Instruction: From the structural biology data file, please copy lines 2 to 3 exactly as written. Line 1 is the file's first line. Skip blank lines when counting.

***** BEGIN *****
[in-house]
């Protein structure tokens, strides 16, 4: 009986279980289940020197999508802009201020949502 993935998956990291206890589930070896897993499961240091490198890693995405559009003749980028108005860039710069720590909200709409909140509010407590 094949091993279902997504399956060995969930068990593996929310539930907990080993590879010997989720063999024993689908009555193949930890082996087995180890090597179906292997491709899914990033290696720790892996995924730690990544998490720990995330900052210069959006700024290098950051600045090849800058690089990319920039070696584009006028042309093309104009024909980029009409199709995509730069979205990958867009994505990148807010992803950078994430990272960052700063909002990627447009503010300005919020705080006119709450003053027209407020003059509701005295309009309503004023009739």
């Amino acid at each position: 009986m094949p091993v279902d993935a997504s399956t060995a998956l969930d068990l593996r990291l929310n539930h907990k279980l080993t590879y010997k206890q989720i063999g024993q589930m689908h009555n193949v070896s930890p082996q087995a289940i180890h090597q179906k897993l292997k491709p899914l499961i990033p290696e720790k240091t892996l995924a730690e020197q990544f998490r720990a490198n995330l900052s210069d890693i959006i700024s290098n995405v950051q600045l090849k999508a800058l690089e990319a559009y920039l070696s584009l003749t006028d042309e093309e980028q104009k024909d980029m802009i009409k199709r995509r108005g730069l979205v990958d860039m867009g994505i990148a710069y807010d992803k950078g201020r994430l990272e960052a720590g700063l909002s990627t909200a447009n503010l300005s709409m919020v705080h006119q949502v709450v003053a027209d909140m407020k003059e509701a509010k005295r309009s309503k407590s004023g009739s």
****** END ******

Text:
């Protein structure tokens, strides 16, 4: 009986279980289940020197999508802009201020949502 993935998956990291206890589930070896897993499961240091490198890693995405559009003749980028108005860039710069720590909200709409909140509010407590 094949091993279902997504399956060995969930068990593996929310539930907990080993590879010997989720063999024993689908009555193949930890082996087995180890090597179906292997491709899914990033290696720790892996995924730690990544998490720990995330900052210069959006700024290098950051600045090849800058690089990319920039070696584009006028042309093309104009024909980029009409199709995509730069979205990958867009994505990148807010992803950078994430990272960052700063909002990627447009503010300005919020705080006119709450003053027209407020003059509701005295309009309503004023009739």
């Amino acid at each position: 009986m094949p091993v279902d993935a997504s399956t060995a998956l969930d068990l593996r990291l929310n539930h907990k279980l080993t590879y010997k206890q989720i063999g024993q589930m689908h009555n193949v070896s930890p082996q087995a289940i180890h090597q179906k897993l292997k491709p899914l499961i990033p290696e720790k240091t892996l995924a730690e020197q990544f998490r720990a490198n995330l900052s210069d890693i959006i700024s290098n995405v950051q600045l090849k999508a800058l690089e990319a559009y920039l070696s584009l003749t006028d042309e093309e980028q104009k024909d980029m802009i009409k199709r995509r108005g730069l979205v990958d860039m867009g994505i990148a710069y807010d992803k950078g201020r994430l990272e960052a720590g700063l909002s990627t909200a447009n503010l300005s709409m919020v705080h006119q949502v709450v003053a027209d909140m407020k003059e509701a509010k005295r309009s309503k407590s004023g009739s």